But not $30,000—you would have remembered that?
“Yeah, and my wife would have killed me,” Coopwood said.
Coopwood made one contribution of $200 to Leffingwell’s 2012 reelection campaign on December 28, 2011. (See page 16 of Lee Leffingwell 2012 Campaign Finance Reports.)
That contribution was made nearly seven months before Leffingwell filed his end-of-campaign report, in which Coopwood’s residence was listed as the lender’s address for the $30,000 loan.
Coopwood’s ethics were the topic of an article published in the Austin American-Statesman December 19, 2011. The article reported that while serving as chairman of the Central Health board Coopwood “spent three months working with the organization’s newly created HMO as a consultant for $200 an hour.” But neither the other members of the board who were interviewed, nor the Travis County attorney’s office, which acts as Central Health’s legal counsel, saw any ethical problems with the arrangement, the Statesman reported.
Unless Leffingwell were to voluntarily provide proof that he loaned his campaign $30,000 from personal funds, the only way to be certain of who made the loan would be to obtain the applicable records through either a civil lawsuit or criminal investigation. Election Code Section 254.001 requires preservation of campaign finance report records for “at least two years beginning on the filing deadline for the report containing the information in the record.” A person who violates this section commits a Class B misdemeanor.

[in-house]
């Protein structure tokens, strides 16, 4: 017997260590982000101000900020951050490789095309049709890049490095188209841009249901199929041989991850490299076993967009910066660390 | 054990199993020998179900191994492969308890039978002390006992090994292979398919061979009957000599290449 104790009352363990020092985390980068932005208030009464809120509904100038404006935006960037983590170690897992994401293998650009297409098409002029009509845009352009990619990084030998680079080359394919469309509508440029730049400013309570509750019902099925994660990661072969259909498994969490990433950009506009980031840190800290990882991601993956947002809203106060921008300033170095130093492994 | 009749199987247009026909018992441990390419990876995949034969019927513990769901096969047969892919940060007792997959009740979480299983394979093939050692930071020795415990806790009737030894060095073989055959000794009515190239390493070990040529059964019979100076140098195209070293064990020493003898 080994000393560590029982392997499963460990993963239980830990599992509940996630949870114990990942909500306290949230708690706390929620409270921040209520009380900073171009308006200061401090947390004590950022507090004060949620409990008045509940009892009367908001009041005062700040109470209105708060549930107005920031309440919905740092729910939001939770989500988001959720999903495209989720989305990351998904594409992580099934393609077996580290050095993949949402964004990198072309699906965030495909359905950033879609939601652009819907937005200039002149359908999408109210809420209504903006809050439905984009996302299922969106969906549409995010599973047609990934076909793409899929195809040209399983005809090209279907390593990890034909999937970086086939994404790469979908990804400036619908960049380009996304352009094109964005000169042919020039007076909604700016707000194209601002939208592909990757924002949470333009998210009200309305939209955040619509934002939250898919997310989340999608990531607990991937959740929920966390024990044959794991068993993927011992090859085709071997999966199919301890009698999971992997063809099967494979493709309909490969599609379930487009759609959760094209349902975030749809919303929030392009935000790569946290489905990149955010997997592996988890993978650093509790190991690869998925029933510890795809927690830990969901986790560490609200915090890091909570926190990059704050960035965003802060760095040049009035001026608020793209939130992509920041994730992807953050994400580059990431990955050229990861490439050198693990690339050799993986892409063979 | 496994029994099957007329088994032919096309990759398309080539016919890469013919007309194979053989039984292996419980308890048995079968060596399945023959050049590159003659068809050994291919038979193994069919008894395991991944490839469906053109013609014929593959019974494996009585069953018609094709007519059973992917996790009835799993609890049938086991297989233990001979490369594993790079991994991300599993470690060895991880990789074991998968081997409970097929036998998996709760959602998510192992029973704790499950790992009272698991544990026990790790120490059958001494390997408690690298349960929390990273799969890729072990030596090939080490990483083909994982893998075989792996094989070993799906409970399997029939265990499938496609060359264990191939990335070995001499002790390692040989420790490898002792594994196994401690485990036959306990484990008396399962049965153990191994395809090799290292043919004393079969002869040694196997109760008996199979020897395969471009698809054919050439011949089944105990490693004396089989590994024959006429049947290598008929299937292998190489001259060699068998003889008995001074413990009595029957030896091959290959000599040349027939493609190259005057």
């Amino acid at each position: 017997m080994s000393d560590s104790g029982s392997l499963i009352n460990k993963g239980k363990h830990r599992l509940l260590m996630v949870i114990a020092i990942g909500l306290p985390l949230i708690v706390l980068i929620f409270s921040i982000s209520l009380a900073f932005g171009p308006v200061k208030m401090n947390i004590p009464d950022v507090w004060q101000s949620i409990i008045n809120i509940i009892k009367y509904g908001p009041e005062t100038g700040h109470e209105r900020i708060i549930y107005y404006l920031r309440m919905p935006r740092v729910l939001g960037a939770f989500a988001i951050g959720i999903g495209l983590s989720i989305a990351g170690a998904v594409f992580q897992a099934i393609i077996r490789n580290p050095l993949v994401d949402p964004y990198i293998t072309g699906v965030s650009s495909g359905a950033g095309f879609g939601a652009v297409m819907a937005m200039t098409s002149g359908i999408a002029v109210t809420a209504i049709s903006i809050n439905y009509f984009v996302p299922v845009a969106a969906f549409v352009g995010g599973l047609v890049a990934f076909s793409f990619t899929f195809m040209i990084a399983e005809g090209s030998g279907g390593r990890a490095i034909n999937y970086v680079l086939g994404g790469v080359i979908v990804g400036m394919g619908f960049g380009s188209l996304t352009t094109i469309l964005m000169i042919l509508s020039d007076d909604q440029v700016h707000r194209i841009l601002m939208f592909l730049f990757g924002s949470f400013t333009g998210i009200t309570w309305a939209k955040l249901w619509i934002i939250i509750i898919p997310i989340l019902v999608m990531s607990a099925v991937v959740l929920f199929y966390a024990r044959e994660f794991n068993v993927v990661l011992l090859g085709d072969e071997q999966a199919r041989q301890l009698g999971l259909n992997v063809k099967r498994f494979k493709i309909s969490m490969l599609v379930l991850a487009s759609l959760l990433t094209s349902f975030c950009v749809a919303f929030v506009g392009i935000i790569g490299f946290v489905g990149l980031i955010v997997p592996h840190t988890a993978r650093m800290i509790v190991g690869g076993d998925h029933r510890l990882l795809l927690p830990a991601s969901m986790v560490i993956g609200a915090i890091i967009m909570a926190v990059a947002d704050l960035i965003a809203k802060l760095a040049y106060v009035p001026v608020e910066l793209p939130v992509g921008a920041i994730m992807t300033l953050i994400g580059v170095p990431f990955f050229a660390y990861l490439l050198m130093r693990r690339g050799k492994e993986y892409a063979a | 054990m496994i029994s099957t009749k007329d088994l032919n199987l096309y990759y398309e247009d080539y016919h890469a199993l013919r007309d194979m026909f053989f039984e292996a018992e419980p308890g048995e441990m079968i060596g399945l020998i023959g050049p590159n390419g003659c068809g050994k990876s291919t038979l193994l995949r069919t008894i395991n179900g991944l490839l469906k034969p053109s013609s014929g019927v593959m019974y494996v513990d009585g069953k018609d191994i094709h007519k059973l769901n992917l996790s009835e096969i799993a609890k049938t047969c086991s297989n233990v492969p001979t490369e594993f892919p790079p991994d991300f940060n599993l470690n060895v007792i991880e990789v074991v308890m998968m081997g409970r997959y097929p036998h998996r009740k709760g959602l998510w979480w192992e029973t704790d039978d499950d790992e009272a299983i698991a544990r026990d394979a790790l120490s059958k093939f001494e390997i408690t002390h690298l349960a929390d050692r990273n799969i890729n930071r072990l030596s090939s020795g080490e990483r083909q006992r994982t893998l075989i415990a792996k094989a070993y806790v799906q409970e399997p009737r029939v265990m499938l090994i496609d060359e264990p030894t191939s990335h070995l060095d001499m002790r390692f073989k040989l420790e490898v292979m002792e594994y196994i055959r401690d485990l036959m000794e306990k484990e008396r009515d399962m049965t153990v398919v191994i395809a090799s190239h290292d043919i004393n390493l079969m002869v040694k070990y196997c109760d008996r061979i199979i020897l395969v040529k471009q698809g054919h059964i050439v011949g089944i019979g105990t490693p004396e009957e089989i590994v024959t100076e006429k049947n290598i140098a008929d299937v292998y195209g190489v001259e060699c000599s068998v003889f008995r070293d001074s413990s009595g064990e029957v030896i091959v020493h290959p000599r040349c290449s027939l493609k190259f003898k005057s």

Campaign money unaccounted for
Election Code Section 253.0351(c) states:
A candidate or officeholder who deposits personal funds in an account in which political contributions are held shall report the amount of personal funds deposited as a loan and may reimburse the amount deposited as a loan from political contributions or unexpended personal funds deposited in the account. The reimbursement may not exceed the amount reported as a loan. Personal funds deposited in an account in which political contributions are held are subject to Section 253.035 and must be included in the reports of the total amount of political contributions maintained required by Sections 254.031(a)(8)…. (Emphasis added.)